Objectives: To examine racial/ethnic disparities in older women's health-related quality of life (QoL) and type of breast cancer treatment as mediated by physician-level and individual-level variables.
Methods: A cross-sectional survey of a population-based, consecutive sample identified through the Los Angeles Cancer Surveillance Program of Latina (n = 99), African American (n = 66), and White (n = 92) women aged 55 years or older (N = 257) between 3 and 9 months after primary breast cancer diagnosis and at least 1 month posttreatment. An exploratory, empirically developed latent variable model tested the relationships among demographic and physician-related variables, patient attitudes, and health-related outcomes. Health-related outcomes included QoL measures and receipt of breast conserving surgery (BCS).
Results: Latinas reported less BCS and poorer QoL compared with Whites. Physician communication that can empower patients, in terms of patient efficacy in patient?physician interactions and breast cancer knowledge, mitigated racial/ethnic disparities in receipt of BCS. Physician emotional support was not related to patient cognitive empowerment and treatment outcomes. Medical mistrust in minority women was related to less self-efficacy and less positive coping, as well as, both directly and indirectly, to reduced QoL. Latinas reported poorer QoL in the tested model.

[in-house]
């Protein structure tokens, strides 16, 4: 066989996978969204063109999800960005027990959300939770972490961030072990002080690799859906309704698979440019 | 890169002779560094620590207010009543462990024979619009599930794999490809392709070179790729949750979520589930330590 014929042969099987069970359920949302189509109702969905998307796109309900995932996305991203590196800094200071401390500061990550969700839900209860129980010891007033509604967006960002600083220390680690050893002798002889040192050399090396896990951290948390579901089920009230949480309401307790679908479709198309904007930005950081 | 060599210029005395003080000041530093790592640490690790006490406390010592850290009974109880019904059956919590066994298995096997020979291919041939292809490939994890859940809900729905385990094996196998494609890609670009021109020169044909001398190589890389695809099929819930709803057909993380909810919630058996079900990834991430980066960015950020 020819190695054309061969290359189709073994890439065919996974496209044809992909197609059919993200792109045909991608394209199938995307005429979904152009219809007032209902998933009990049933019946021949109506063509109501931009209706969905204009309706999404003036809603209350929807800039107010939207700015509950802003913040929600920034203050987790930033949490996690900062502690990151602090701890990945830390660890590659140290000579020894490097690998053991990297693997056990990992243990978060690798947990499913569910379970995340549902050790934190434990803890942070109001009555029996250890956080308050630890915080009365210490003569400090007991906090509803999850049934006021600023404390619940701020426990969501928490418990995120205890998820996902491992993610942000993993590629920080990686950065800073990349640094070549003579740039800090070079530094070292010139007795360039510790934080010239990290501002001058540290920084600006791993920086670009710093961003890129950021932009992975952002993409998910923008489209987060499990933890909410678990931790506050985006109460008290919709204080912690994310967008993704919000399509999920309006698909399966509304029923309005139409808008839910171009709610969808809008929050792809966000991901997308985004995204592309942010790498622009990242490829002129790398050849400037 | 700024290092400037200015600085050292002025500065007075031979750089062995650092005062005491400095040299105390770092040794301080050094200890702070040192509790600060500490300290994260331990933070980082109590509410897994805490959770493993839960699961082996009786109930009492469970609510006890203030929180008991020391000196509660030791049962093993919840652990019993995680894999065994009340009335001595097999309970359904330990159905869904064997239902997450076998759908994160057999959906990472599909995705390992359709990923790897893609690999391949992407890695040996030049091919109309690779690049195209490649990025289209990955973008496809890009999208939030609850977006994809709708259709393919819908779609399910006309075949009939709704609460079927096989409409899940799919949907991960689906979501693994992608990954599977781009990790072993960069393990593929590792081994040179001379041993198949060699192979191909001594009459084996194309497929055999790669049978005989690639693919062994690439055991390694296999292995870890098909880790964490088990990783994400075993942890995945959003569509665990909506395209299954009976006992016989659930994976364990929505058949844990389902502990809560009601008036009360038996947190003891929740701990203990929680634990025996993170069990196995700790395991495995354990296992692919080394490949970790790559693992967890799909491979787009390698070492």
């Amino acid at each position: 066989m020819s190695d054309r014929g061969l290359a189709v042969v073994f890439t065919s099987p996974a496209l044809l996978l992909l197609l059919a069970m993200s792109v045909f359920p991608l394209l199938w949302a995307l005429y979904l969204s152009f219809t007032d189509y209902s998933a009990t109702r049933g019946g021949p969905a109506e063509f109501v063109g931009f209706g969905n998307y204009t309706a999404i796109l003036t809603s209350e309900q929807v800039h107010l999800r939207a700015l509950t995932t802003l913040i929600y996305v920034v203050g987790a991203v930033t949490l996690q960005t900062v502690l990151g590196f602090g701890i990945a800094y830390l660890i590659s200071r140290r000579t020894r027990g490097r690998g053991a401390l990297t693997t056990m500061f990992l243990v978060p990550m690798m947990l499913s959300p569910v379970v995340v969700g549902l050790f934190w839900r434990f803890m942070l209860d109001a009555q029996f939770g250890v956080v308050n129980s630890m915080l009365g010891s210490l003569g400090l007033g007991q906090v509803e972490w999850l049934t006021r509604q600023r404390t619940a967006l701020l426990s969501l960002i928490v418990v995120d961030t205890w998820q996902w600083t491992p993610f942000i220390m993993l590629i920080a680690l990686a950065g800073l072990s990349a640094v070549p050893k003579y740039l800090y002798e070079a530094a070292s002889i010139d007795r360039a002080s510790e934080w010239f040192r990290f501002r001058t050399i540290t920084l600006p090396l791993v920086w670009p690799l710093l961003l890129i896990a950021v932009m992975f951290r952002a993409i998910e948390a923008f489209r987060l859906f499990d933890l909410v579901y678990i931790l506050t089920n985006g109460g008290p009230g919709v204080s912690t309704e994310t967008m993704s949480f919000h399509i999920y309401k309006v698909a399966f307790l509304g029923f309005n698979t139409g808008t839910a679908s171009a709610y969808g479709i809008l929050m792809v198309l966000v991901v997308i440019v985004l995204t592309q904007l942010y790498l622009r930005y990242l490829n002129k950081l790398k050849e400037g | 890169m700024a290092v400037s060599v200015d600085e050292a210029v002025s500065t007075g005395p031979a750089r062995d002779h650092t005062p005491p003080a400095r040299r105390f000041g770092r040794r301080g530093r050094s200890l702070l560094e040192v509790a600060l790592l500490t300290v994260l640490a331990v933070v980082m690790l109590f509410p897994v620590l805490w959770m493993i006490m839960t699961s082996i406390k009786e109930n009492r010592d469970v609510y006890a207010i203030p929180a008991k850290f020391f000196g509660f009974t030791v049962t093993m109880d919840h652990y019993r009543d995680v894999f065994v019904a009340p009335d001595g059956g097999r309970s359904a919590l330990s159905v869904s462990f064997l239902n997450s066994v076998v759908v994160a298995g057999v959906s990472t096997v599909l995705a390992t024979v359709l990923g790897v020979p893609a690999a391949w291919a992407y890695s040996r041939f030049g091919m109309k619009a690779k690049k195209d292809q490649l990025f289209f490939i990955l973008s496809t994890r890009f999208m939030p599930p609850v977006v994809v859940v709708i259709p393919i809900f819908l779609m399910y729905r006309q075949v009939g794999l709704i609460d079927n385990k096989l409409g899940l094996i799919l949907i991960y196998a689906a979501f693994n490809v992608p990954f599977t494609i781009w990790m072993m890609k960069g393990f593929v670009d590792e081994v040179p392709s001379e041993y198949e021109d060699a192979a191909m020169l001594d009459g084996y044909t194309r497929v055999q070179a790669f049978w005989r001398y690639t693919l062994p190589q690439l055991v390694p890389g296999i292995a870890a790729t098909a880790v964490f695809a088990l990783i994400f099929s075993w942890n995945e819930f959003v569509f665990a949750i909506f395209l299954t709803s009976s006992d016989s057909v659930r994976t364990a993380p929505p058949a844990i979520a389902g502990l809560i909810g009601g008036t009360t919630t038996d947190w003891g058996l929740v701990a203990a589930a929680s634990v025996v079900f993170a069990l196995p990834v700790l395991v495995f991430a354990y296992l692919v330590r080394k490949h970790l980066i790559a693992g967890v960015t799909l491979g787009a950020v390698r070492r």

Conclusion: Physician communication style, specifically information giving and participatory decision making, may empower older women with breast cancer and help mitigate racial/ethnic disparities in surgical treatment received.